In This State is a syndicated weekly column about Vermont’s innovators, people, ideas and places. Details are at maplecornermedia. Candace Page is a Burlington freelance writer.
In the late 1830s, a slave named Simon escaped his Maryland master and fled to southwestern Pennsylvania. His skill with horses and reputation as an excellent fieldhand meant he would not lack work.
Still, he could not sleep easily. Slave-holding Maryland was too close by.
Vermont abolitionist Oliver Johnson met Simon in January 1837 as Johnson canvassed Pennsylvania for the American Anti-Slavery Society. He offered to help Simon travel the Underground Railroad to Vermont, to a job with the abolitionist Robinson family of Ferrisburgh.
Simon “intended going to Canada in the spring, but says he would prefer to stay in the U.S. if he could be safe,” Johnson wrote to Rowland Thomas Robinson. “I have no doubt he will be perfectly safe with you.”
At Rokeby, the Robinson family’s home and farm, Simon would join other fugitive slaves, free and safe for as long as they chose to stay.
This week, more than 175 years after Simon’s escape, the Rokeby Museum on U.S. 7 will open a $1.3-million exhibit space dedicated to his story and that of other African-Americans who escaped bondage.
The permanent exhibit, “Free and Safe,” for the first time brings to broad public view a reliable picture of Vermont’s role in the Underground Railroad, that network of abolitionists who helped escaped slaves travel north.
“Free and Safe” also represents a major expansion, and a major financial risk, for the small house museum that, until now, lacked even potable water and public bathrooms. Visitors have been limited to guided tours of the farm outbuildings and a sprawling 18th-century farmhouse, crammed with furniture and artifacts left behind by four generations of Robinsons.
“This is the most important thing that happened here,” museum director Jane Williamson said recently, as she showed off the exhibit. “This is a story we had to tell.”
“Free and Safe” strips away local Vermont legends that have turned attic rooms and chimney corners in dozens of communities into places where runaway slaves were hidden.
“Stories about the Underground Railroad in Vermont are vastly exaggerated,” says University of Vermont historian Kevin Thornton. “There was no reason to hide a slave in Vermont. This idea that there were hidey-holes everywhere is just nonsense. Rokeby is one of the few true-blue sites.”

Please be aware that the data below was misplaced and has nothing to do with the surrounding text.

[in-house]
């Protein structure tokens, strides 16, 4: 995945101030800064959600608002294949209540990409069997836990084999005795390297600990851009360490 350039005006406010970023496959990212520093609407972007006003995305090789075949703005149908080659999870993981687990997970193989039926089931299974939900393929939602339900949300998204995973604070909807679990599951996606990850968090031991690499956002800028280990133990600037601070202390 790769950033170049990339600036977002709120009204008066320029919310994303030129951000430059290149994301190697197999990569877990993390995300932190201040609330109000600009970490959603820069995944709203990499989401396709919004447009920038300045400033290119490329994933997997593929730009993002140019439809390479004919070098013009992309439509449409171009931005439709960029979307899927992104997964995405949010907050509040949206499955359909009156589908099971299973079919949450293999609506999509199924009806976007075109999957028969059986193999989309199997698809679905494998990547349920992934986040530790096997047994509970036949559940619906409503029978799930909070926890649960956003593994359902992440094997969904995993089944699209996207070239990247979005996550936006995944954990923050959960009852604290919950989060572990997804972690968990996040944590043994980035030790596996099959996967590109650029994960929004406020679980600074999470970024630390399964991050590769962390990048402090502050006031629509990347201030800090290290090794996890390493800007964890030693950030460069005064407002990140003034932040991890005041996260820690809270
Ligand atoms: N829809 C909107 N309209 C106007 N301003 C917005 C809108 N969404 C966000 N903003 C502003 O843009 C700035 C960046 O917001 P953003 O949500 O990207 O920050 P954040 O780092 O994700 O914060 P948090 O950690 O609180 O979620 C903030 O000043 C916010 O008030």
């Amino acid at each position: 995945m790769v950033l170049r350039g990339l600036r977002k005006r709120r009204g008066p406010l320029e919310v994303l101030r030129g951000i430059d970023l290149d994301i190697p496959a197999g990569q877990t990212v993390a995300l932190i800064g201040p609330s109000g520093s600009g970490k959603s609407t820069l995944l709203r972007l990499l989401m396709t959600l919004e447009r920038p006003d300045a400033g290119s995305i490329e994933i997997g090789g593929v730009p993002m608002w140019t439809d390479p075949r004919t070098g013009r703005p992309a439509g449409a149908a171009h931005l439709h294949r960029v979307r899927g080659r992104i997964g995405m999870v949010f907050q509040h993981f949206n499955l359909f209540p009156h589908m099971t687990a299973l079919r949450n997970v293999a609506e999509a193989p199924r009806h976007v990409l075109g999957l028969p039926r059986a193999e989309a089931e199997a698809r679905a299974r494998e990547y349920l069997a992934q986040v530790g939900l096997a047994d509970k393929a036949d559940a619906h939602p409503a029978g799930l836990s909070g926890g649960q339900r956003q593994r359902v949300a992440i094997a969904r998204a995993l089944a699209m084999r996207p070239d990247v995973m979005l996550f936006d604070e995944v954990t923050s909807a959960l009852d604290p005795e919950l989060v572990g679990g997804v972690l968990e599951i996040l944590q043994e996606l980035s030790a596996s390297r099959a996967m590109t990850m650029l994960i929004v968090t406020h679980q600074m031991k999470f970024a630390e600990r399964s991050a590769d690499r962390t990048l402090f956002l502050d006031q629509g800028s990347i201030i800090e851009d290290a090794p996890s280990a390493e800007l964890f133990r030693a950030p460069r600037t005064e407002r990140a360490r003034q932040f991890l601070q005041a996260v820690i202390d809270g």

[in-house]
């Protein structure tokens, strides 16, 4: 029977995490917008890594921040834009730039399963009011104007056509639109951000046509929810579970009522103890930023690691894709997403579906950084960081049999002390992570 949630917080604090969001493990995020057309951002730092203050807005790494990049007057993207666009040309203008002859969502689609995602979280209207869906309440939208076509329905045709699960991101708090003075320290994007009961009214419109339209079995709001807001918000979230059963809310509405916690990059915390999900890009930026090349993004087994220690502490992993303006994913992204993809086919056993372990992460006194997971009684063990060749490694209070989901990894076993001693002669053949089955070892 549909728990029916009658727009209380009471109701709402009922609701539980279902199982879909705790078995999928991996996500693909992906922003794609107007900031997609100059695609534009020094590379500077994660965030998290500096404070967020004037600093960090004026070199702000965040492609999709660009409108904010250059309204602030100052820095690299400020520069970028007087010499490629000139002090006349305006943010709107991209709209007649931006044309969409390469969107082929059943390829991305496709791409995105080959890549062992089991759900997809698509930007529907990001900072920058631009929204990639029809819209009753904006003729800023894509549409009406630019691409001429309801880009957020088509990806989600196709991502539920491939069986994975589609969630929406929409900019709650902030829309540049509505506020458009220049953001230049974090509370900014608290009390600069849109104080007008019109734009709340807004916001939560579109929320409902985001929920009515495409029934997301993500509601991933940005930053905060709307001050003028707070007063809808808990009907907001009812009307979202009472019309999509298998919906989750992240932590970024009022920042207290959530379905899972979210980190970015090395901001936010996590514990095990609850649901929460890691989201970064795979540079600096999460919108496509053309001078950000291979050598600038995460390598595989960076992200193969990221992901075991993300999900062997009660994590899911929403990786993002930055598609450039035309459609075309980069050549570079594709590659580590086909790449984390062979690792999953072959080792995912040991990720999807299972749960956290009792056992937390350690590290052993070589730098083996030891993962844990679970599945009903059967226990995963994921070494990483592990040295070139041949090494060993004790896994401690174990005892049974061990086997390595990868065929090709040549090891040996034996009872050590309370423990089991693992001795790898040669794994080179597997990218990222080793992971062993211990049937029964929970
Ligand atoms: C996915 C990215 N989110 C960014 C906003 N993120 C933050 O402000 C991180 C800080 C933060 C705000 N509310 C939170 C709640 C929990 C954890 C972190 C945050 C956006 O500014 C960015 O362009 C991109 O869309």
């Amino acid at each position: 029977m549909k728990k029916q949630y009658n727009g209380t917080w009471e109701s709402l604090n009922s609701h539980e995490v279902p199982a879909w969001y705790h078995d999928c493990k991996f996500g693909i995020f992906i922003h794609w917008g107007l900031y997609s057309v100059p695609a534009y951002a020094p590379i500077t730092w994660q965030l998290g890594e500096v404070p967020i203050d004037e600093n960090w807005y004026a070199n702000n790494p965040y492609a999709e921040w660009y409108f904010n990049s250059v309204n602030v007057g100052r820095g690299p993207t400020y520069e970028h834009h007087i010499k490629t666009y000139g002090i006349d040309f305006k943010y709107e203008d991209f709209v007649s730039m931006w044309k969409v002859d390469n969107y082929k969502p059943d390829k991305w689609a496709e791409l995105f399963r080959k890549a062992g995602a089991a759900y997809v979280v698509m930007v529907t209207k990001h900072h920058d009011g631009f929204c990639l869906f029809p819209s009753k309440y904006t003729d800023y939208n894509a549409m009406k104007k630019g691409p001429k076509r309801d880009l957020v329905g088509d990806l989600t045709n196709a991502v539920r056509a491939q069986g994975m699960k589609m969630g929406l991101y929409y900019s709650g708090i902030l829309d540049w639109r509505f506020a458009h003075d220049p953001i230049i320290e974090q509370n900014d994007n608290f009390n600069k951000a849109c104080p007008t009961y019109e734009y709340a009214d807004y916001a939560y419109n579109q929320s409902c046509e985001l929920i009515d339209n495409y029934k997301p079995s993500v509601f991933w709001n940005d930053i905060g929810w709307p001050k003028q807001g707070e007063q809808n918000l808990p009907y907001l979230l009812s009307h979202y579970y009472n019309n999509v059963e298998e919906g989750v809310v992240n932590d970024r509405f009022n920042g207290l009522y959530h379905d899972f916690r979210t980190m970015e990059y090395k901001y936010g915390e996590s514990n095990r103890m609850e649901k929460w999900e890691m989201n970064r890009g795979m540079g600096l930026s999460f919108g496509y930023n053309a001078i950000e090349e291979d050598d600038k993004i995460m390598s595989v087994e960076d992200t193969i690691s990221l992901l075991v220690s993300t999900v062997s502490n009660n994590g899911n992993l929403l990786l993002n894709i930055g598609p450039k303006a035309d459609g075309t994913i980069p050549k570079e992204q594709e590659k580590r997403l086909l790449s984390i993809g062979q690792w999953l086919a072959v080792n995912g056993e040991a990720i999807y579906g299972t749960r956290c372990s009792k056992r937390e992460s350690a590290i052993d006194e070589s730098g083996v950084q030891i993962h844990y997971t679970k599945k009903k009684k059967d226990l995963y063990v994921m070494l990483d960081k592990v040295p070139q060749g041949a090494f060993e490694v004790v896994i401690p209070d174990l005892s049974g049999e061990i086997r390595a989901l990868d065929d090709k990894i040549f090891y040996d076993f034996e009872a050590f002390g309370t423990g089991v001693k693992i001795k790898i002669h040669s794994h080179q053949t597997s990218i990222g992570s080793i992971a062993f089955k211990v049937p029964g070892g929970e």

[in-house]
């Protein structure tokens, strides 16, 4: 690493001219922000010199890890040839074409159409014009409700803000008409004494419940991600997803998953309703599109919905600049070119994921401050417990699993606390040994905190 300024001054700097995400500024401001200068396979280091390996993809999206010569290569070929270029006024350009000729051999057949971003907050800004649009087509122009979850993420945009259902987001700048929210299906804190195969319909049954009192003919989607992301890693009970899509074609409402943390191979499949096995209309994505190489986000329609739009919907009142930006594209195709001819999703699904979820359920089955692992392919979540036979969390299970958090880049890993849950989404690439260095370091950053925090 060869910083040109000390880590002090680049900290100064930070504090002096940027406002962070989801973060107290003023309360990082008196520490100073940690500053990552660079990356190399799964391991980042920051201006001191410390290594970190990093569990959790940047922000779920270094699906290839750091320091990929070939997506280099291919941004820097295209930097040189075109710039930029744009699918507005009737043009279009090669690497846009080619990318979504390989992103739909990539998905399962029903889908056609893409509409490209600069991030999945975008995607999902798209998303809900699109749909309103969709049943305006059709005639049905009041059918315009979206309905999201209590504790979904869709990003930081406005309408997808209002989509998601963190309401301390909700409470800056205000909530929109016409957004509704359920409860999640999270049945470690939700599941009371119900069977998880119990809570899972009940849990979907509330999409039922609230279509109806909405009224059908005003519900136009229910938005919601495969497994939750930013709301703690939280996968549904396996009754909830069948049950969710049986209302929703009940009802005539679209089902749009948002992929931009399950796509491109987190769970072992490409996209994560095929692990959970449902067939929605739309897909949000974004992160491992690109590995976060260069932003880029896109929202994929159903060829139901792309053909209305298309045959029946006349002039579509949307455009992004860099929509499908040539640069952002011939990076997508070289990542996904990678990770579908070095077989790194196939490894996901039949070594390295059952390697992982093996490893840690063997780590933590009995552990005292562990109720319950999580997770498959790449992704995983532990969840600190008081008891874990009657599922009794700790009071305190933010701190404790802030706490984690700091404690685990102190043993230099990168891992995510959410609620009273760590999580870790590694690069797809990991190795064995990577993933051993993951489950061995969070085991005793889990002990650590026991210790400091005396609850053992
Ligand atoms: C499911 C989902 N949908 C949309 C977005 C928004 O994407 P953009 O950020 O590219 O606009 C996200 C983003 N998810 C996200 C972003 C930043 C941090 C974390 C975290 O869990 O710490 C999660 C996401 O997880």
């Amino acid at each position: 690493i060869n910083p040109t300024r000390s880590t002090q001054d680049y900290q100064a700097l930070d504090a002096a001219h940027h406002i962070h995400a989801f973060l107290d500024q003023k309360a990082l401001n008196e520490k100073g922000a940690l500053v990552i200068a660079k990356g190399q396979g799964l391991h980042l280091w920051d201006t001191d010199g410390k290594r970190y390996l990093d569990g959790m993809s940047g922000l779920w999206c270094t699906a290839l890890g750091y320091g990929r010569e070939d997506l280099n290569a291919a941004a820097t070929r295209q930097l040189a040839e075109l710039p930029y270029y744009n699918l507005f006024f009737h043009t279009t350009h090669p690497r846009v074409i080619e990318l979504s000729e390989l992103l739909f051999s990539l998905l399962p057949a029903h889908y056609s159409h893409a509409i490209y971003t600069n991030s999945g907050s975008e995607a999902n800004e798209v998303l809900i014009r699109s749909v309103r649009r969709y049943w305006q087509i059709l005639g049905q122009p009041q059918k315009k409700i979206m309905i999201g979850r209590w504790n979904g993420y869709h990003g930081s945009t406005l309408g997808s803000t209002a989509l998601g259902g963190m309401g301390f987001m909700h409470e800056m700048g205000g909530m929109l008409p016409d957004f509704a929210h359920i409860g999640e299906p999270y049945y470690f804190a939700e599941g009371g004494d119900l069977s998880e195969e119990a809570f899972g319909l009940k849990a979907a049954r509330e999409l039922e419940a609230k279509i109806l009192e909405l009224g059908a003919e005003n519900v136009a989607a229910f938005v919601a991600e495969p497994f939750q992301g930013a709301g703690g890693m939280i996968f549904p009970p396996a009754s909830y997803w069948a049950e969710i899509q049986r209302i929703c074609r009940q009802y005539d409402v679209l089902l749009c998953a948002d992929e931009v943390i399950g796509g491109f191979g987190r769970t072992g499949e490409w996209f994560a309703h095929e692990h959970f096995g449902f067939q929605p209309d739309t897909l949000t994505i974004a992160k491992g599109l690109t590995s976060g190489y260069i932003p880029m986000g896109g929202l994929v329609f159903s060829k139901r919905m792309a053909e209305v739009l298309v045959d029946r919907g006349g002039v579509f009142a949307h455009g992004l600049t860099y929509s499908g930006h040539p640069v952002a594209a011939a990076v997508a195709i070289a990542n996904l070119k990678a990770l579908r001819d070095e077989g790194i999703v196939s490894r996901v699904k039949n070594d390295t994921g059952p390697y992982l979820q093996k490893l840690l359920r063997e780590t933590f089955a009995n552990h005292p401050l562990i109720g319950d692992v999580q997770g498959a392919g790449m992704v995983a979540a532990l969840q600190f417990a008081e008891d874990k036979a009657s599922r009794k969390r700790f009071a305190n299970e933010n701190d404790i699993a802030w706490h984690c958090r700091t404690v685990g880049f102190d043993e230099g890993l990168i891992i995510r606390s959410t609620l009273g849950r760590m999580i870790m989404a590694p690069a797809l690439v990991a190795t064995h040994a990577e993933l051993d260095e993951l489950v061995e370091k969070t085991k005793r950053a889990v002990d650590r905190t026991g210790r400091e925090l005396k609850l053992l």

In a survey for the state in 1995, the Norwich University historian, Raymond Zirblis, examined the claims that linked 174 Vermont people or sites to the Underground Railroad. He could find sure documentation for only 25 of them and persuasive but inconclusive evidence for another 32.
Rokeby is a “true-blue site” because the Robinson family was “a bunch of crazy pack rats,” Williamson says.
From their arrival from Rhode Island in 1793 to the death of the last Robinson in 1961, the family “saved everything.” That includes the voluminous correspondence Rowland Thomas and Rachel Robinson, Quakers who were perhaps Vermont’s leading radical abolitionists, carried on with peers across the North.
Among the thousands of documents at Rokeby, researchers found Oliver Johnson’s letter seeking help for Simon.
A second important set of letters tells the story of Jesse, a black farmworker at Rokeby who had escaped his owner in North Carolina. Jesse had saved $150 from his Rokeby wages and hoped to buy his freedom. This was “the most anxious wish of his heart,” Robinson wrote to Jesse’s former master.
The North Carolinian’s reply was revealing. “At this time (Jesse) is entirely out of my reach,” he acknowledged – while insisting on a price of $300.
“Out of my reach,” explains why Jesse, Simon and other escaped slaves did not need to hide in caves or cupboards in Vermont.
Although Vermont was the first state to outlaw slavery, this state was not considered a haven because sturdy, freedom-loving Vermonters were all ready to defy any slave owner seeking to recover his “property.”